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Thread: Printing versus electronic media

  1. #1

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    Printing versus electronic media

    I often see comments along the lines of 'nothing beats a good print'.

    We are all used to seeing stuff in print, we grew up with it so we are comfortable and familiar with it.
    However, in the last few years especially, there has been such a growth in electronic displays in many guises.
    You find them on cell phones, as digital picture frames, computer monitor, digital projectors, tablets (and I'm sure I've missed a few). If you want a large display, you can either project or use a HDTV screen.
    Electronic media are backlit so the colours tend to be brighter and more vibrant (which is why we spend so much time and money calibrating the monitor to more closely match a print).
    They are eminently portable and can carry vastly more images than any human can carry in print.
    We can pass them onto another person anywhere in the world, even people we have never met and will never meet.

    Younger people are growing up, being exposed to digital display so much more than many of us were.
    Even I (in my dotage of nearly 50) am equally happy seeing an image displayed in solid print form as well as the more temporally ephemeral digital form.

    I read a GREAT deal, magazines and books, fiction, non-fiction, yet I probably spend more time in the digital media than I do with hardcopy.

    Is printing becoming an ever increasing minority activity/display media?
    (Yeah, I know, punk will never die, swing dancing will never die, and printing will never die!).

    Interested in your thoughts.
    Graham

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    Re: Printing versus electronic media

    Quote Originally Posted by GrahamH View Post
    Is printing becoming an ever increasing minority activity/display media?
    Hi Graham,
    This is a huge topic that you've started here and I imagine (and I do hope) that the members around CiC will offer many thoughts and varied responses to it. Certainly this is pivotal to everything we do today as photographers!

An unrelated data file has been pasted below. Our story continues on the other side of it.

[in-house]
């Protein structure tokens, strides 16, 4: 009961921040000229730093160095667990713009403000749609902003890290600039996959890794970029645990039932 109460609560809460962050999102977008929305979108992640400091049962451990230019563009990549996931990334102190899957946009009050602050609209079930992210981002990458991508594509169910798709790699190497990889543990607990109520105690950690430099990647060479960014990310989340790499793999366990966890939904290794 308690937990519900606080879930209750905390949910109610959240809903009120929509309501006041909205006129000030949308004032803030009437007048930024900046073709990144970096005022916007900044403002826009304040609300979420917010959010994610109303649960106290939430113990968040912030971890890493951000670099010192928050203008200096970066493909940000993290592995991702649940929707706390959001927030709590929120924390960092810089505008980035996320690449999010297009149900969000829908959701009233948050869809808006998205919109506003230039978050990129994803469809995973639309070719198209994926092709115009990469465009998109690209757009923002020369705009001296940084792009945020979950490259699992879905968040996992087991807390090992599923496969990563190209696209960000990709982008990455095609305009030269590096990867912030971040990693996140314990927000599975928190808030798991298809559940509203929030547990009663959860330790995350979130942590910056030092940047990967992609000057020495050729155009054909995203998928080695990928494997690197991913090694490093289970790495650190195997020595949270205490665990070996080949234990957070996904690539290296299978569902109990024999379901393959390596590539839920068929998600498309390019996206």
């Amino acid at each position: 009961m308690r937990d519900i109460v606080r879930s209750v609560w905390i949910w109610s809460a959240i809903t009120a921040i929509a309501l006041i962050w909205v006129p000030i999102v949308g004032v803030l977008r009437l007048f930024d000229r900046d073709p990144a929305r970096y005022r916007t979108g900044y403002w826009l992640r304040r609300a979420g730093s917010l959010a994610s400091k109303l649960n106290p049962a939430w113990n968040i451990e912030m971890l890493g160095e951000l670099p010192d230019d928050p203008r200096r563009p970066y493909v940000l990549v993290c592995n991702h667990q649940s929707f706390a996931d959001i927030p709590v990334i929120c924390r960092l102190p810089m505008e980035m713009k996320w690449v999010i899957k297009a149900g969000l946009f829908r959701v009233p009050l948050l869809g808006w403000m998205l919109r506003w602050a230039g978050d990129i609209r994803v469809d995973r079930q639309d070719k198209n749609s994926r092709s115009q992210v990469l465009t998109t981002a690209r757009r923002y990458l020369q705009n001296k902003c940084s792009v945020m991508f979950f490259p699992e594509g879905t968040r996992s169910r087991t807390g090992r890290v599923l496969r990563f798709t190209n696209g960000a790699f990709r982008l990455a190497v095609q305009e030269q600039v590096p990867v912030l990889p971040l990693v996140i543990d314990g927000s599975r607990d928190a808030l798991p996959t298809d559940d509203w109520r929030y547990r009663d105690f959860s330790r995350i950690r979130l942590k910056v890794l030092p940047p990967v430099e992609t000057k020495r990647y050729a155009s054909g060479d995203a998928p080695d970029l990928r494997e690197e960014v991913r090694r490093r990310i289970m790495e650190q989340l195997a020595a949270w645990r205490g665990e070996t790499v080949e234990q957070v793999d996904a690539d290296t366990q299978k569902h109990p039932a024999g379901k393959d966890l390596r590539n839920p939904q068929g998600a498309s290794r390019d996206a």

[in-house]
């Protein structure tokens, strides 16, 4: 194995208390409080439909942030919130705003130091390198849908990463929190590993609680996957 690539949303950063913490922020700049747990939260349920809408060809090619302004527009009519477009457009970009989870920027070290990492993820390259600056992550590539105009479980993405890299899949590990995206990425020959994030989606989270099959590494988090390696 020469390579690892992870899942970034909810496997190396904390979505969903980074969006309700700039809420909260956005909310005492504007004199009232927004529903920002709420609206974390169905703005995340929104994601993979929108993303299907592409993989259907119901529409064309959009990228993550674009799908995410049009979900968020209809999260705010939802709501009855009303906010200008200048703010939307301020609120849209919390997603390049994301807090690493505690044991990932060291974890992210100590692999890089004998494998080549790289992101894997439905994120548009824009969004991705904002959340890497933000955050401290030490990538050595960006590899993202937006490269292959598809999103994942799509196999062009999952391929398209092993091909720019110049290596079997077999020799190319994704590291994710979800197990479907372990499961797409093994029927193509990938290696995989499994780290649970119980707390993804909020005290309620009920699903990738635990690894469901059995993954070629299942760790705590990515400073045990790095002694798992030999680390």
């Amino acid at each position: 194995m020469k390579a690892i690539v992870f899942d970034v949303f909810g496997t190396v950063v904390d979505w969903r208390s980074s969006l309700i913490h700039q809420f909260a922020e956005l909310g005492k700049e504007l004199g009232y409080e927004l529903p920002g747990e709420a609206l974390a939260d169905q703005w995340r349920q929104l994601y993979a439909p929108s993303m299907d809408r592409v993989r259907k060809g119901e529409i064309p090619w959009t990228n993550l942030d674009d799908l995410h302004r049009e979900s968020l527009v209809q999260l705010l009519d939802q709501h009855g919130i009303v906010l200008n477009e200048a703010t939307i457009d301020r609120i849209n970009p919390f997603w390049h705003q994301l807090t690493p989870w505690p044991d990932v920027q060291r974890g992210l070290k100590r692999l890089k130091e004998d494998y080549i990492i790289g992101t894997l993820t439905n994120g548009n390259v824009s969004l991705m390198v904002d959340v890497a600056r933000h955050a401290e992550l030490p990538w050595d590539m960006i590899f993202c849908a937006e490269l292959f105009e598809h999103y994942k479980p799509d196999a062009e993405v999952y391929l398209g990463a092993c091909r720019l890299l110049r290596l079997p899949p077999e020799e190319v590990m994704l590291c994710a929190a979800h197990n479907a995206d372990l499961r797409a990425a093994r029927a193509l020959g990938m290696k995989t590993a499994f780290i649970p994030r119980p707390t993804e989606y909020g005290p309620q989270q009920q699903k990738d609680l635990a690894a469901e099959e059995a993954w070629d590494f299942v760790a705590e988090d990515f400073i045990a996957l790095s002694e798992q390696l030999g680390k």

I think that certainly print has been relegated when it comes to sharing, distributing and general portability of content. Example, look how many books you can store in a Kindle or how many hundreds of CDs you can carry in your pocket in an iPod... In terms of sharing, Email alone is a killer application that has changed the way the world shares media.

    However I do worry a little about the future in terms of archiving and preserving and safe storage of the content we generate today. I recently watched a brilliant series of TV documentaries about the great photographers (all the usual suspects... Adams, Bresson, Capa, Smith etc...) and one very learned pundit made the point that we have their legacies to see today in print because the prints and negatives were (for the most part) stored properly. He pointed out that the photographs of the very earliest photographers mostly still exist, due to good storage and proper care. He believed that we were in danger of losing huge amounts of today's digital legacies because of ever-changing formats, storage media (much of which hasn't had time to prove its longevity!) and general 'shoddy practice' around digital media. He feared that in the next 50-100 years, we may not be able to "lay hands on" important historical works that are being done today.

    To some degree I can empathise with that notion. Having spent my life working in the broadcast industry, I have seen countless video formats in terms of tape alone. In many cases it costs a fortune to maintain old obsolete VT machinery, unsupported by manufacturers, many of which no longer exist, just to be able to play an archive tape with historic value. Multiply that problem by the number of formats that we've passed through in a relatively short period of time and you are looking at a very costly archiving system.... rather more awkward than storing books in a dry room! Then, in recent years since digitisation came along, the idea was born that all such tapes and films should be digitised for "eternal preservation". That was a great idea until someone sat down and estimated the cost of mounting such a project. Suddenly we were no longer looking at digitising everything we had... just a few "edited highlights". The rest could be scrapped!!!

    See the problems?

    Apart from all of that, which is a debate on its own, I do think that there is something very engaging and compelling about opening a well produced book (whether it be photographs or paintings or poetry, whatever..) and looking at the pages and "touching" the medium. Printing... the art of making an inky mark on a blank surface, is really quite primal. I do hope that we will have books around for a very very long time to come, even if they aren't very portable and they are difficult to share in an instant and they do cost a lot of money to produce etc etc...

    Just a couple of initial thoughts on this topic. What does everyone else out there think about this issue?
    marty

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    Re: Printing versus electronic media

    This is a fascinating question and I will be contributing. I want time to compose my contribution and am a bit busy over this weekend. But, like Marty, am keen to read what others think.